Geologic units in Humphreys county, Tennessee

St. Louis Limestone and Warsaw Limestone (Mississippian) at surface, covers 46 % of this area

St. Louis Limestone - Fine-grained, brownish-gray limestone, dolomitic and cherty. Thickness 100 to 280 feet; and Warsaw Limestone - Coarse-grained, gray, crossbedded limestone; somewhat shaly in the northeast. Thickness 40 to 150 feet.

Fort Payne Formation and Chattanooga Shale (Mississippian) at surface, covers 40 % of this area

Fort Payne Formation - Bedded chert; calcareous and dolomitic silicastone; minor limestone and shale; scattered lenses of crinoidal limestone. Thin green shale (Maury) at base. Average thickness about 250 feet (475 in Wells Creek area); and Chattanooga Shale - Black carbonaceous shale, fissile. Thickness 0 to 70 feet; average about 20 feet. (Mapped as MDc on East-Central and East sheets)

Alluvial deposits (Quaternary) at surface, covers 14 % of this area

Sand, silt, clay, and gravel. As much as 60 feet thick in flood plains of Tennessee and Cumberland Rivers; in smaller streams generally less than 20 feet thick.

Tuscaloosa Formation (Cretaceous) at surface, covers < 0.1 % of this area

Poorly sorted, light-gray chert gravel in a matrix of silt and sand; locally interbedded with sand and clay lenses. Thickness 0 to 150 feet.

Devonian Formations, includes Pegram Formation, Camden Formation, Harriman Formation, Flat Gap Limestone, and Ross Formation (Devonian) at surface, covers < 0.1 % of this area

Devonian Formations - Characterized by marked north-south facies variations. Because of pre-Chattanooga and/or pre-Cretaceous warping and erosion, the distribution and thickness of Devonian formations is very irregular. Includes Pegram Formation - Thick-bedded, gray limestone and gray sandstone. Thickness 0 to 15 feet; Camden Formation - Light-gray novaculitic chert and tripolitic clay; and minor siliceous limestone. Thickness 0 to about 100 feet; Harriman Formation - Light-gray novaculitic chert and tripolitic clay; and minor siliceous limestone. (Harriman and Camden are differentiated paleontologically.) Thickness 0 to 50 feet; Flat Gap Limestone - Thick-bedded, coarse-grained limestone, gray with red and brown grains. Thickness 0 to 55 feet; Ross Formation - Siliceous limestone; gray and variegated shale; and medium-grained glauconitic limestone. Thickness 0 to 75 feet.

Devonian Formations, including Pegram Formation, Camden Formation, Harriman Formation, Flat Gap Limestone, and Ross Formation (Devonian) at surface, covers < 0.1 % of this area

Devonian Formations - Characterized by marked north-south facies variations and by very irregular distribution. Individual formations are not uniform in thickness and have been truncated by pre-Chattanooga erosion; includes Pegram Formation - Thick-bedded, gray limestone and gray sandstone. Thickness 0 to 30 feet; Camden Formation - Light-gray novaculitic chert and tripolitic clay; and minor siliceous limestone. Thickness 0 to about 100 feet; Harriman Formation - Light-gray novaculitic chert and tripolitic clay; and minor siliceous limestone. (Harriman and Camden are differentiated paleontologically.) Thickness 0 to 50 feet; Flat Gap Limestone - Thick-bedded, coarse-grained limestone, gray with red and brown grains. Thickness 0 to 13 feet; Ross Formation - Siliceous limestone; gray and variegated shale; and medium-grained glauconitic limestone. Thickness 0 to 75 feet.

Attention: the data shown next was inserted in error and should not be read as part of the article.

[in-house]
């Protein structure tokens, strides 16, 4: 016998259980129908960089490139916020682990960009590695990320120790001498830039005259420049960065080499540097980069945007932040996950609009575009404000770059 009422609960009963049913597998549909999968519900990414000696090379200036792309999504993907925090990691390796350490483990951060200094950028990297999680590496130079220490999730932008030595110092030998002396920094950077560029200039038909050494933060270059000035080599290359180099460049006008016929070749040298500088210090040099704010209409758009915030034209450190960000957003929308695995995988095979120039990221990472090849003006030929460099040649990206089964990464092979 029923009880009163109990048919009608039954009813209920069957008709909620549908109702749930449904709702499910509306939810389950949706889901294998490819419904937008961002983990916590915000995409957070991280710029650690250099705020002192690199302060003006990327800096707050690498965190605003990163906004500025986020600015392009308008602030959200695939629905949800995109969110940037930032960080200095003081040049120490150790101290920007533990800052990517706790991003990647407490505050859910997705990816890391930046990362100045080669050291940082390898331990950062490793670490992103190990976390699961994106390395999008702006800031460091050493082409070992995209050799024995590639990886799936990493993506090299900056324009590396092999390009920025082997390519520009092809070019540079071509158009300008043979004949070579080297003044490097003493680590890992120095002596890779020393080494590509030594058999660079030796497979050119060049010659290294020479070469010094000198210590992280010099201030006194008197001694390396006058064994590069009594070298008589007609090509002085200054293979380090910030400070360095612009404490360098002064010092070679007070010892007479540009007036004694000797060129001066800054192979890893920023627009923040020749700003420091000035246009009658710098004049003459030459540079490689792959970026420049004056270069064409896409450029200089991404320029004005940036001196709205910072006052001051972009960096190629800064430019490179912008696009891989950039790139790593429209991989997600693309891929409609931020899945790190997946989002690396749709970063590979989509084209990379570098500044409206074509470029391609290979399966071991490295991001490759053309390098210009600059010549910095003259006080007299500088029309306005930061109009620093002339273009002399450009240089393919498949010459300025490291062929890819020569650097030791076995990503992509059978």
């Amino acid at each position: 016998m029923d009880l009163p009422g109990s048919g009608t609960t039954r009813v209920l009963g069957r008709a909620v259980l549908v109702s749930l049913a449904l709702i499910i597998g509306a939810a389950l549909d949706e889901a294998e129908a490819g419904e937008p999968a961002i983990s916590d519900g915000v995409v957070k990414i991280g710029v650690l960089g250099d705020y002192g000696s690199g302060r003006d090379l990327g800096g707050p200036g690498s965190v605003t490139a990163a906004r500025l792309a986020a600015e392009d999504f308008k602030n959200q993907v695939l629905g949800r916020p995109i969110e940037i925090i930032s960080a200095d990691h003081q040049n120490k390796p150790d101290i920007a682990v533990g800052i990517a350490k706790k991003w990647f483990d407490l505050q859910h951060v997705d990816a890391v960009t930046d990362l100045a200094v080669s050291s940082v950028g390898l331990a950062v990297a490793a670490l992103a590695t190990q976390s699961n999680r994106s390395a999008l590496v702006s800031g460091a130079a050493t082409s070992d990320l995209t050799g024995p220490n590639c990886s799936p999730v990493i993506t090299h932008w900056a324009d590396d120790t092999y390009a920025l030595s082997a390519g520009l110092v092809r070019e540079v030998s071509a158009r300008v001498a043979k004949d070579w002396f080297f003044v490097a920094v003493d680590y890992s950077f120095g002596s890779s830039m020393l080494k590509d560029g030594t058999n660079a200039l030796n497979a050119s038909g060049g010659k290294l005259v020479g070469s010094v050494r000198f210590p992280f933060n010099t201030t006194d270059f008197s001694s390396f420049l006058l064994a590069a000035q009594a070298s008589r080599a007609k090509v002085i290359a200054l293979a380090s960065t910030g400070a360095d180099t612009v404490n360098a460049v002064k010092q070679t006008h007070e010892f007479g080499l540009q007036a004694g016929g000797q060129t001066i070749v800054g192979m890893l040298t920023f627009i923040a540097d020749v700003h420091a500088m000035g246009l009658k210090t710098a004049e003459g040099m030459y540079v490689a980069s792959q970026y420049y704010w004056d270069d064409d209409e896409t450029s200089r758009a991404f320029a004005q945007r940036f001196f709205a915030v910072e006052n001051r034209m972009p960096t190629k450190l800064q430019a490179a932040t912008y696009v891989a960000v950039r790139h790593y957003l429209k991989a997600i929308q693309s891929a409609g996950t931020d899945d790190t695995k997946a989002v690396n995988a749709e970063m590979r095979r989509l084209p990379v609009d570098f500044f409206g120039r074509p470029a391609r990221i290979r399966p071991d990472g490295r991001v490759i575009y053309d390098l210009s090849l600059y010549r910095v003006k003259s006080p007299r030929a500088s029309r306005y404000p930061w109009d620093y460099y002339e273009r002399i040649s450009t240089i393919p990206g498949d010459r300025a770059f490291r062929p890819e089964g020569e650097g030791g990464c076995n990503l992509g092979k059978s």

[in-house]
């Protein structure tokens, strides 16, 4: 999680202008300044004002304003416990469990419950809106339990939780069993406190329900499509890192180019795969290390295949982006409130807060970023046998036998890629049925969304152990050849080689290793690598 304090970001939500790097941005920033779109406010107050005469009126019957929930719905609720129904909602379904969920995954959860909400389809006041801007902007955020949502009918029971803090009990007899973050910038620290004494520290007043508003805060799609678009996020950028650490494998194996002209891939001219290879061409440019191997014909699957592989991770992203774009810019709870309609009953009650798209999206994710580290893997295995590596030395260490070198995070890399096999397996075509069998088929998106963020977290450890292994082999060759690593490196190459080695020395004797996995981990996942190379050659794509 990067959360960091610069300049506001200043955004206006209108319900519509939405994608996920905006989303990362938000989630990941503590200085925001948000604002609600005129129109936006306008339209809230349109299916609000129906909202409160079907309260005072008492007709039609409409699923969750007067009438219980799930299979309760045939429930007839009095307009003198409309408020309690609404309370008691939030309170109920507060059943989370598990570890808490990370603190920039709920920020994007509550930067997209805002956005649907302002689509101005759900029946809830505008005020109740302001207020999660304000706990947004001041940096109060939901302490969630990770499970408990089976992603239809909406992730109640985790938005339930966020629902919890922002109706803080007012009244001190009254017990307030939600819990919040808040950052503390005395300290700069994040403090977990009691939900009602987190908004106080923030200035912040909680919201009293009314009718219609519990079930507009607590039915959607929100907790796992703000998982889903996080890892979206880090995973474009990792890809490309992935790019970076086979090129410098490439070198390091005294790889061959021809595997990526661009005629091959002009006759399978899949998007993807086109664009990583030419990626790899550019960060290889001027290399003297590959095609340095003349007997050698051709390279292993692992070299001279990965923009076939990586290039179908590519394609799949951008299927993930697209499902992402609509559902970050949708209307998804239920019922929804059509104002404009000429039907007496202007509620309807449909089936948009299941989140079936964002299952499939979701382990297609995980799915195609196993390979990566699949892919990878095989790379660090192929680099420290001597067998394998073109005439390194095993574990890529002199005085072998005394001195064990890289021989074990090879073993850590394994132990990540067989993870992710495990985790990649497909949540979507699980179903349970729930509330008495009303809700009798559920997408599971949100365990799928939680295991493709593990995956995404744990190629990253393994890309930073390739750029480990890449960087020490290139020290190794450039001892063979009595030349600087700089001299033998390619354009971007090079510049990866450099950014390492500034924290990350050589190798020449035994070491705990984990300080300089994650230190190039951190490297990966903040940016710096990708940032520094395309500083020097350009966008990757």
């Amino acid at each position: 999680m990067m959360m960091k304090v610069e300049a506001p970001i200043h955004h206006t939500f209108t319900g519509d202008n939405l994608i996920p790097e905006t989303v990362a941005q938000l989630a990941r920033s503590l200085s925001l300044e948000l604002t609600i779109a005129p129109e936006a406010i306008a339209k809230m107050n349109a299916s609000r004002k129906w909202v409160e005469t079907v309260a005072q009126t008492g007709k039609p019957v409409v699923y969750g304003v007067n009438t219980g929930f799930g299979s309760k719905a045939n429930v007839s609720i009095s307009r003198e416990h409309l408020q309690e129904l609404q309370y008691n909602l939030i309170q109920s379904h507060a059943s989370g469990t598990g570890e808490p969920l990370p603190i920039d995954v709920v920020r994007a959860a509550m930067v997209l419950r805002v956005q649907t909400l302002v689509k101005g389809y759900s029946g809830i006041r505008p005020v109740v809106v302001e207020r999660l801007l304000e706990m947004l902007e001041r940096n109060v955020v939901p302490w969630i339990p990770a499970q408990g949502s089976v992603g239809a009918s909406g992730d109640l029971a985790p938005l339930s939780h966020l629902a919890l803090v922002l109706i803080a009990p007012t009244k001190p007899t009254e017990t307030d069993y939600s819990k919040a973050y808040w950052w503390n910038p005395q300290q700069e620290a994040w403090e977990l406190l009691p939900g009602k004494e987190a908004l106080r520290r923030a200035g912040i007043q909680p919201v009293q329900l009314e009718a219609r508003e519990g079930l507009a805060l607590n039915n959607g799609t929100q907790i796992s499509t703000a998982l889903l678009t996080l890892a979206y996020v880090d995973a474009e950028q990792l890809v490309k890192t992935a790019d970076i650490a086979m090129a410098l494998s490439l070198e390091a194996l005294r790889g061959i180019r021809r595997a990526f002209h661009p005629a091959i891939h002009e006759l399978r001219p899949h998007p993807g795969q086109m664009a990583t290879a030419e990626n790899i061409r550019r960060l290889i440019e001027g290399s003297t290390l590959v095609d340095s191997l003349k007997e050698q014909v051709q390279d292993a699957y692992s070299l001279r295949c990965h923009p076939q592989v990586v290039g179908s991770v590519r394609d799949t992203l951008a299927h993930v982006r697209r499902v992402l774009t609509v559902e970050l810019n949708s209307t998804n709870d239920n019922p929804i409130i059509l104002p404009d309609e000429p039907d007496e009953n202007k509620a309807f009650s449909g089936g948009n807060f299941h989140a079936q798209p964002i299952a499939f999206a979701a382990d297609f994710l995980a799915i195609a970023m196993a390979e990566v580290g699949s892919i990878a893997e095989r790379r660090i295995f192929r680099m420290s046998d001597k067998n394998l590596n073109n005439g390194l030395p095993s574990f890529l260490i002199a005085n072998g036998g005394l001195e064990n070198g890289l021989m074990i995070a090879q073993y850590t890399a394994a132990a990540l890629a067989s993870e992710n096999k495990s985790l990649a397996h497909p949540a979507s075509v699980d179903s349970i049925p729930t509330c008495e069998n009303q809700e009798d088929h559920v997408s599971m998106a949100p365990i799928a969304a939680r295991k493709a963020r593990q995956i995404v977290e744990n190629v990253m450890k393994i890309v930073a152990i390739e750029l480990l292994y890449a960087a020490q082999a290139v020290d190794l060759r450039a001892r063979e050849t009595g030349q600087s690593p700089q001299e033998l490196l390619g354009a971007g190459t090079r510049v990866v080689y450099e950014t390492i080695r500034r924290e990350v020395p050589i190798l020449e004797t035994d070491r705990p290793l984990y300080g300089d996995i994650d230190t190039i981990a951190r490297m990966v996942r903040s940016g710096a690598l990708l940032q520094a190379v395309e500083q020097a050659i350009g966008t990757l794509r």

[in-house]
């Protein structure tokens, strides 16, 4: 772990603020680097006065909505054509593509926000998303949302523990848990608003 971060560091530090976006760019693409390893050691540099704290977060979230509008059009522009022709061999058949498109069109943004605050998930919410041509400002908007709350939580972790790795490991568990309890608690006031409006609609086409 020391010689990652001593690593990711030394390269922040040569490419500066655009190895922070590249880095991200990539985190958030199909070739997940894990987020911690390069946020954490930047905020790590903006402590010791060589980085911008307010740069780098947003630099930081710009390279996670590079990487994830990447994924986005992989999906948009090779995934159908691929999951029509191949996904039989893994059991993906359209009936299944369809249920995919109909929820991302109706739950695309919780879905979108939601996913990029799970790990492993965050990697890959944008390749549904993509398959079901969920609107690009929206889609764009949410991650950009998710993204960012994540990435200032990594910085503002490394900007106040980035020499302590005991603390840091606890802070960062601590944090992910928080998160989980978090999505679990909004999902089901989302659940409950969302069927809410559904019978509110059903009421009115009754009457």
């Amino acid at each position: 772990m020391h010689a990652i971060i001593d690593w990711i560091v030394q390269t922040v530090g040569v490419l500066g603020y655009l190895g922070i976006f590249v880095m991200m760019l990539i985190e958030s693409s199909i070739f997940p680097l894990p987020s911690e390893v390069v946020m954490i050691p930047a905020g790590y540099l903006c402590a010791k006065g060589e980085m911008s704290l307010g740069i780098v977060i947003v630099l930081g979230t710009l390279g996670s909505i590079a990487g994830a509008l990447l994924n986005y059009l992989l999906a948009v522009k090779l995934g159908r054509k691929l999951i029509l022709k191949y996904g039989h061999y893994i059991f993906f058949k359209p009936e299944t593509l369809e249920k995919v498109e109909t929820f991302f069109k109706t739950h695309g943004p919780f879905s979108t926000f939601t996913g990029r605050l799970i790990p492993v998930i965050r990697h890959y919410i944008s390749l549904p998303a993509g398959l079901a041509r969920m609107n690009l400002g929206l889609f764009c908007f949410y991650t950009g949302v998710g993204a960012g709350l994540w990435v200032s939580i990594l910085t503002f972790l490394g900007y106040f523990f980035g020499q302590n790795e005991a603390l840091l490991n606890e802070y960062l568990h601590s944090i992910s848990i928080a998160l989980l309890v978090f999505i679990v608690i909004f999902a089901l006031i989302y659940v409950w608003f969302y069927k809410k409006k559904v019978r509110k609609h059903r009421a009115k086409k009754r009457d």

Fort Payne Formation and Chattanooga Shale (Mississippian) at surface, covers < 0.1 % of this area

Fort Payne Formation - Bedded chert and calcereous and dolomitic silicastone; minor coarse-grained limestone and shale. Thin green shale (Maury) at base. Thickness about 200 feet. Chattanooga Shale - Black carbonaceous shale, fissile. Thickness 0 to 70 feet.

Alluvial deposits (Quaternary) at surface, covers < 0.1 % of this area

Sand, silt, clay, and gravel. In flood plain of Mississippi River more than 100 feet thick; in smaller streams generally less than 20 feet thick.

Silurian Formations, including Decatur Limestone, Brownsport Group (Lobelville Formation, Bob Limestone, Beech River Formation), Wayne Group (Dixon Formation, Lego Formation, Waldron Shale, Laurel Limestone, Osgood Formation) and Brassfield Limestone (Silurian) at surface, covers < 0.1 % of this area

Silurian Formations - Characteristically light olive-gray to greenish-gray, with variable reddish-brown color in some areas. Individual formations are generally uniform in thickness, except where truncated by pre- Chattanooga erosion. Most formations are slightly thicker (than indicated) in Wells Creek Basin. Includes Decatur Limestone- Thick-bedded, medium- to coarse-grained limestone, gray with reddish-brown grains. Thickness 0 to 70 feet; Brownsport Group (which includes Lobelville Formation - Shale with thin beds of limestone. Thickness 0 to 30 feet; Bob Limestone - Thick-bedded, medium-grained limestone, locally oolitic. Thickness 0 to 25 feet; and Beech River Formation - Shale with thin beds of limestone. Thickness 0 to 60 feet); Wayne Group (which includes Dixon Formation - Green and reddish-brown argillaceous limestone, shale, and mudstone. Thickness 0 to 40 feet; Lego Limestone - Even-bedded, olive-gray limestone with scattered reddish-brown grains. Thickness 0 to 30 feet; Waldron Shale - Greenish-gray fossiliferous shale. Thickness 0 to 5 feet; Laurel Limestone - Even-bedded, olive-gray limestone with scattered reddish-brown grains. Thickness 0 to 30 feet; Osgood Formation - Greenish- and reddish-gray shale and argillaceous limestone. Thickness 0 to 15 feet); and Brassfield Limestone - Thin-bedded cherty limestone, locally glauconitic. Thickness 0 to 50 feet; generally about 20 feet.